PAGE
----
How Many Steps You Should Take During Quarantine, According To Experts
While staying home the past five months has been vital in order to decrease the spread of COVID-19, it has certainly made getting the suggested amount of walking a struggle. Which begs the question: how many steps should you be taking during quarantine, anyway?
"I recommend healthy adults take anywhere between 4,000 to 18,000 steps per day," Dr. Pat Carroll MD, Chief Medical Officer for wellness brand Hims & Hers, tells TZR. "With that said, 10,000 steps is an ideal and reasonable target. 10,000 steps averages out to be around five miles." The number of steps you take daily is strongly correlated with your overall health, says Dr. Nate Favini MD, Medical Lead of healthcare provider Forward. "People who take more steps have lower rates of chronic illnesses and even live longer on average than people who take fewer steps," the doctor notes. "One study of women in particular suggested that mortality rates rapidly decrease as more steps are accrued, up to 7,500 steps per day." Additionally, CJ Hammond, XPS Certified Trainer with wellness brand RSP Nutrition notes that walking can improve posture and cardiovascular endurance.
Alternatively, if you don't get in the recommended amount of steps, it could impact your health longterm. "Not prioritizing activity or not reaching your recommended number of steps can make you more likely to experience diabetes, heart disease, elevated blood pressure, and depression," Dr. Favini says. "People with fewer steps even have higher mortality rates compared to more active people."
To help you reach your goal, TZR tapped health and fitness experts on some walking routines to try out. Below, find seven ideas that you can do at home and around the neighborhood.
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Walking Routine: Walk Around During A Work Call
Hammond recommends walking around while taking a work call, instead of sitting at your desk. And if you're on a conference call just listening rather than participating, consider taking the call to go and walking around your neighborhood.
Walking Routine: Treadmill Desk
Double task by opting for a treadmill desk. Dr. Favini says this will allow you to walk, no matter the type of work you're doing.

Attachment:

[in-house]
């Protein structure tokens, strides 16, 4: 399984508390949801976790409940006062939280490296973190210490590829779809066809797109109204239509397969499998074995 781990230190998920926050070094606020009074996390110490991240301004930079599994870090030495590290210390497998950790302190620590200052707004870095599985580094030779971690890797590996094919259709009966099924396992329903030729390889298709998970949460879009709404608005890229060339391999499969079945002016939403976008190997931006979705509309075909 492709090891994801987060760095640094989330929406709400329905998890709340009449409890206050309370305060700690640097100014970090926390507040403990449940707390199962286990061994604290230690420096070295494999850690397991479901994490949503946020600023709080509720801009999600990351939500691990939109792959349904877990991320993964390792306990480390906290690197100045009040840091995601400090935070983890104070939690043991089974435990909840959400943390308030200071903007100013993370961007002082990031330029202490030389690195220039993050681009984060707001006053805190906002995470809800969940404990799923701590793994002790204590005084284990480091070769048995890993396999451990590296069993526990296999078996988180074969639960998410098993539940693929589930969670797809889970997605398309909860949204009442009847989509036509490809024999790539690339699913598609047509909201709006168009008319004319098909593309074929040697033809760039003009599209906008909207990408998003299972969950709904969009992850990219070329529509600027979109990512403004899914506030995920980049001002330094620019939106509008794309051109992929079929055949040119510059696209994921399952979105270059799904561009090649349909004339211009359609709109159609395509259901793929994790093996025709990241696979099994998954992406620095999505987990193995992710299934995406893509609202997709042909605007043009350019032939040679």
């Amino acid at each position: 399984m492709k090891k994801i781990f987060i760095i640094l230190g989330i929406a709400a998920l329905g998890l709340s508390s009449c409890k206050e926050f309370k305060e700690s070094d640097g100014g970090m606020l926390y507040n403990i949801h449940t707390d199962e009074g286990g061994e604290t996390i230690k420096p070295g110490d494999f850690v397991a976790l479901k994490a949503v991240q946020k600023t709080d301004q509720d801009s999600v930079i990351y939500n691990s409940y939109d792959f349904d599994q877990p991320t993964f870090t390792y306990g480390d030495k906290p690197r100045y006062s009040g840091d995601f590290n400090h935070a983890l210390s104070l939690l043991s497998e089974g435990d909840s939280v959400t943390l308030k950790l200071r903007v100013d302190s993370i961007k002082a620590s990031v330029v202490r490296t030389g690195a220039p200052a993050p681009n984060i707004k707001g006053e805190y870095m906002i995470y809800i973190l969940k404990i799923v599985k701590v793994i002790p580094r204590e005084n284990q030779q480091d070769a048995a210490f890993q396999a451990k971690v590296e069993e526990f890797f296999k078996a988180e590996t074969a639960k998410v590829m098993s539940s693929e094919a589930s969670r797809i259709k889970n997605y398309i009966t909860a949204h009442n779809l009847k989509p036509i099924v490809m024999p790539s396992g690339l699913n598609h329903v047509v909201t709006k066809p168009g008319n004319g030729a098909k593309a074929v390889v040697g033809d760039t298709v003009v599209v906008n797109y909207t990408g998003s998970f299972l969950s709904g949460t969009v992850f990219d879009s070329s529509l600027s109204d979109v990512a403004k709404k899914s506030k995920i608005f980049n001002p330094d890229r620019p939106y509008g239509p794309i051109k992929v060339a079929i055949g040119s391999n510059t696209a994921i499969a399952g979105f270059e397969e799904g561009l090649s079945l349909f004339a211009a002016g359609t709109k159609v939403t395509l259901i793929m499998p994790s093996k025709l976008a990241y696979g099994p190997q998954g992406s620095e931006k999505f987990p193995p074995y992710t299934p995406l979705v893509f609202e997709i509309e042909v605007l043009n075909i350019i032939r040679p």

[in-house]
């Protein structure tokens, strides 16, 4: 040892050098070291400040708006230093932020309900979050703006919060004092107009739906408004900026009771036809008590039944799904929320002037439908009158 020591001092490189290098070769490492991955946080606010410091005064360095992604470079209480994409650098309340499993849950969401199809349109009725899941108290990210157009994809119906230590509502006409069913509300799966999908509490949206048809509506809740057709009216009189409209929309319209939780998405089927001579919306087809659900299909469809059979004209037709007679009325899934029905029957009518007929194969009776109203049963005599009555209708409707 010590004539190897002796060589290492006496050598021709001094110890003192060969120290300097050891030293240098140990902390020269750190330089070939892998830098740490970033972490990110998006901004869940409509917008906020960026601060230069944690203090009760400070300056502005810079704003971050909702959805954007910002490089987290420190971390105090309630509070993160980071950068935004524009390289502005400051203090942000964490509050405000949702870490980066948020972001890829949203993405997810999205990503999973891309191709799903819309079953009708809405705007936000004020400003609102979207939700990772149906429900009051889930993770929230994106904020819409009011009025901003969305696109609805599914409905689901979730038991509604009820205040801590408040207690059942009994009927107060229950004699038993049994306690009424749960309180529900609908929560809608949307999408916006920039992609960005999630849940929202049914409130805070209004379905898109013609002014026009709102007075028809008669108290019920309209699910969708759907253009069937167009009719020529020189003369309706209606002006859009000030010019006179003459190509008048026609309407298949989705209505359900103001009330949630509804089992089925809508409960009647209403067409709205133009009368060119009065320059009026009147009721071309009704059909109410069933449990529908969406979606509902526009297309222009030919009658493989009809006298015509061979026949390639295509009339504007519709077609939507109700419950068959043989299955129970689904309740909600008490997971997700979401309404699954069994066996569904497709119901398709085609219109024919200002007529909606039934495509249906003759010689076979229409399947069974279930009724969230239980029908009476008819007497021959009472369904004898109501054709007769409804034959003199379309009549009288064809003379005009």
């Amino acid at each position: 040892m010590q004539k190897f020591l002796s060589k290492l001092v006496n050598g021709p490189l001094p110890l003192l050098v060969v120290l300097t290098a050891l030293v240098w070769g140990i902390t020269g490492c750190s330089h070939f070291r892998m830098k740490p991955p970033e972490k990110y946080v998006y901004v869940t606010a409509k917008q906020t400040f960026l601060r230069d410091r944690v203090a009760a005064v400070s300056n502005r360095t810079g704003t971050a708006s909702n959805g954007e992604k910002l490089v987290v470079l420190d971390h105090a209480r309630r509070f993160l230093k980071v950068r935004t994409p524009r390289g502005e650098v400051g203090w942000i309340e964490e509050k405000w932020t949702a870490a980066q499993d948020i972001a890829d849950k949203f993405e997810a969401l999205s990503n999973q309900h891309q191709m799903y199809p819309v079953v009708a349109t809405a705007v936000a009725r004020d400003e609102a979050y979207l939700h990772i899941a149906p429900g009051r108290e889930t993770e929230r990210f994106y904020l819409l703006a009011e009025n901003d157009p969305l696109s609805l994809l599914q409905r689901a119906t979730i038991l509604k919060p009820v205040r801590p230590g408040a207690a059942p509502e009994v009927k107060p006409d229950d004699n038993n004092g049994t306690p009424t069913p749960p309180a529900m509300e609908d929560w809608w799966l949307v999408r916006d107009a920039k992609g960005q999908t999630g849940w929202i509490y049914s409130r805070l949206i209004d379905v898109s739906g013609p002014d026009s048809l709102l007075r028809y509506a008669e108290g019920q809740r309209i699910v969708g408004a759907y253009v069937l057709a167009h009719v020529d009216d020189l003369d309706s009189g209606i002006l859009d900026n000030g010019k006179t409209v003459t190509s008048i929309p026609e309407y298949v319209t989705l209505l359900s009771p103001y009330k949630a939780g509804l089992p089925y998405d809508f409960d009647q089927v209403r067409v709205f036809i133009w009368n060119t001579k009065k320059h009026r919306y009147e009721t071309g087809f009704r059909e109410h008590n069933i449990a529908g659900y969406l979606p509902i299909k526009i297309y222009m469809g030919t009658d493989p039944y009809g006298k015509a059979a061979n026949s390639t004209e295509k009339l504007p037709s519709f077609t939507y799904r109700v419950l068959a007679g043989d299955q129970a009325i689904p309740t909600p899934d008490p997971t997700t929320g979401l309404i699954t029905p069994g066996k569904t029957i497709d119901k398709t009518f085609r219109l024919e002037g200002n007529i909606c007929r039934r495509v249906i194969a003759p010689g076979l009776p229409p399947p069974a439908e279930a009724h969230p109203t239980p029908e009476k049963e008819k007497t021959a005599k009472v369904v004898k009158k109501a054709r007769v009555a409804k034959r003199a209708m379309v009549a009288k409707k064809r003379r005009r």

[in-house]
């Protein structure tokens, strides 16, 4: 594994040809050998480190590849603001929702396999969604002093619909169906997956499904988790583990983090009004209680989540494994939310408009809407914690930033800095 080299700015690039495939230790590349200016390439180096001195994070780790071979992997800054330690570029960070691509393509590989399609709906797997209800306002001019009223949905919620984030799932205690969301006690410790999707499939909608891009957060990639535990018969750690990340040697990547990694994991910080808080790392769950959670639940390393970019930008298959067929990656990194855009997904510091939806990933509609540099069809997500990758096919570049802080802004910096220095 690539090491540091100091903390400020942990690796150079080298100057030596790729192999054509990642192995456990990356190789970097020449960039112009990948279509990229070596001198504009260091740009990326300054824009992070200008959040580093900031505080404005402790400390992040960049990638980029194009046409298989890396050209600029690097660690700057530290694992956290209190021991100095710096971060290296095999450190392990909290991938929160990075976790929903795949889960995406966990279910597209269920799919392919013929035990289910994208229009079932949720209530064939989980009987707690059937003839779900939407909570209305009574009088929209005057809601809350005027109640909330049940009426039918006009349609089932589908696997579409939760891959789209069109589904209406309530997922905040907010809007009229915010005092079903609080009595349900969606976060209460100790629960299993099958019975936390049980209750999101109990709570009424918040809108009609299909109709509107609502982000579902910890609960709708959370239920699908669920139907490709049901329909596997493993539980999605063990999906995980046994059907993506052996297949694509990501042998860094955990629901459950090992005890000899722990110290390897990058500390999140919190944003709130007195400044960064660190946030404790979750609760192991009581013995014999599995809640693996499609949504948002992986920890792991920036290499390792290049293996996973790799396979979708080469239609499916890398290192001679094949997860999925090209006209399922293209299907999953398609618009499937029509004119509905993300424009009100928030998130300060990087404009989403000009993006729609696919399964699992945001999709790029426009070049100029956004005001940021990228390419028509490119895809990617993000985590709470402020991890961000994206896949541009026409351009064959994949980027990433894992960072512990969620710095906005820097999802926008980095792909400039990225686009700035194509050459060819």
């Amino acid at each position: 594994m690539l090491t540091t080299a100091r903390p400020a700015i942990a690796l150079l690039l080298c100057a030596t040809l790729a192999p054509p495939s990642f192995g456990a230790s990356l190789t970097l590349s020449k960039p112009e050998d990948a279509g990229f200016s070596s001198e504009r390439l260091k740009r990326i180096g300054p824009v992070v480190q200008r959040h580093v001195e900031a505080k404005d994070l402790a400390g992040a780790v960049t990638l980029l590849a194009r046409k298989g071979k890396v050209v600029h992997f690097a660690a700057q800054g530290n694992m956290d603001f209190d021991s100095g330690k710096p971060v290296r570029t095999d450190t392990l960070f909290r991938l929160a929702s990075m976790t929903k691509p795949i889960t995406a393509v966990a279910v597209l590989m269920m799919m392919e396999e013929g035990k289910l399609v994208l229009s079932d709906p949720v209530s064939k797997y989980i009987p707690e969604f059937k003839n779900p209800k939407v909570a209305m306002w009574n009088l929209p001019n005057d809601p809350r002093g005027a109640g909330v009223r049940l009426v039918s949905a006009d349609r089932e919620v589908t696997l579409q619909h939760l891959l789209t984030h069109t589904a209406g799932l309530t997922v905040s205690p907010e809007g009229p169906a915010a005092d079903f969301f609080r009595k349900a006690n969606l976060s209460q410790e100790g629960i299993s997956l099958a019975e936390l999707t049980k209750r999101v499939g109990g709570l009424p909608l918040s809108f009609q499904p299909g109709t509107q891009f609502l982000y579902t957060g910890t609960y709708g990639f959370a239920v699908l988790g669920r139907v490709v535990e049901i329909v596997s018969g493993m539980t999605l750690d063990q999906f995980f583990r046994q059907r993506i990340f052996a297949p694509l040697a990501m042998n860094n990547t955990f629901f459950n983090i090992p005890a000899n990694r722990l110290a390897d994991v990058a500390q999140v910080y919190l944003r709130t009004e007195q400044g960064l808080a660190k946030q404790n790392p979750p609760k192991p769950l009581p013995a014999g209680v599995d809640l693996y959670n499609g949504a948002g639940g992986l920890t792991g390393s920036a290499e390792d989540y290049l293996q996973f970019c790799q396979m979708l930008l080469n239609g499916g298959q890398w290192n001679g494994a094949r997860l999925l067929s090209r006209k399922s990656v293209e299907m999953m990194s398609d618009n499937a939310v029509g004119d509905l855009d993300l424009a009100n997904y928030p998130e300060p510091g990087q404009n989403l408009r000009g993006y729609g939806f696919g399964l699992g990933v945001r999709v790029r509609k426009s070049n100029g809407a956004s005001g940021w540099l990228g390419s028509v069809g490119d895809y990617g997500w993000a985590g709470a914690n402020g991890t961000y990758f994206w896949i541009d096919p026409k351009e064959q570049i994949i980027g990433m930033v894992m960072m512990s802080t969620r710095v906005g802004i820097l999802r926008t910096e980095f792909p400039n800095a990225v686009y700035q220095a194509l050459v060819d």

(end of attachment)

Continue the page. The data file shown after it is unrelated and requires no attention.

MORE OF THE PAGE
Walking Routine: Walk The Dog
Consider breaking up your walks throughout the day. "What I like to do is after I complete a large task each day, I’ll go for a ten-minute walk with my dog to get some air and clear my head," Keegan Draper, Mindbody Fitness Expert & NASM CPT, tells TZR. "You don’t have to get all your steps in at once. If it makes more sense to take more frequent, but shorter walks, go for it!" Draper says just like other forms of exercise, one large block of time isn't the only way to get your activity in.
Walking Routine: Get Creative Indoors
If you're quarantining in a tiny space, clear some room to get your steps in. "Give yourself a space cleared, like a yoga mat type space, and create some type of back and forth [movement], like a shuttle run you do training for sports," Karli Alvino, RRCA, VDOT02, and certified Run Coach at Mile High Run Club in New York City, tells TZR. "Every time you walk one side, you can do an exercise like squats, and then when you walk back to the other side you could do some push-ups." She says doing this will make things more stimulating while getting a total body workout out of it, and by going to each station you're getting your steps in.
Walking Routine: Virtual Walk Race
Make walking fun by getting a little competitive. "Consider doing a virtual walk race," Dr. Alexis C Colvin, MD, Orthopedics & Orthopedic Surgery at Mount Sinai, tells TZR. "Having a goal and other people to hold you accountable can be a good motivator." Sign up for a challenge online, for instance on Race At Your Own Pace.
Walking Routine: Interval Walking
If you get bored walking at the same pace, try switching it up. "Do an interval based [walk], where you speed walk for two minutes, easy walk one minute, doing ten rounds each at the same capacity a couple times a week," Alvino suggests. "That would be more geared toward boosting your metabolism, weight loss, and helping in a cardio regimen towards a running goal."
Walking Routine: Challenge Yourself
"Find a hilly area, and walk there to give yourself a different challenge," Christina Penny, DPT, OMPT, a physical therapist with Greater Baltimore Medical Center, tells TZR.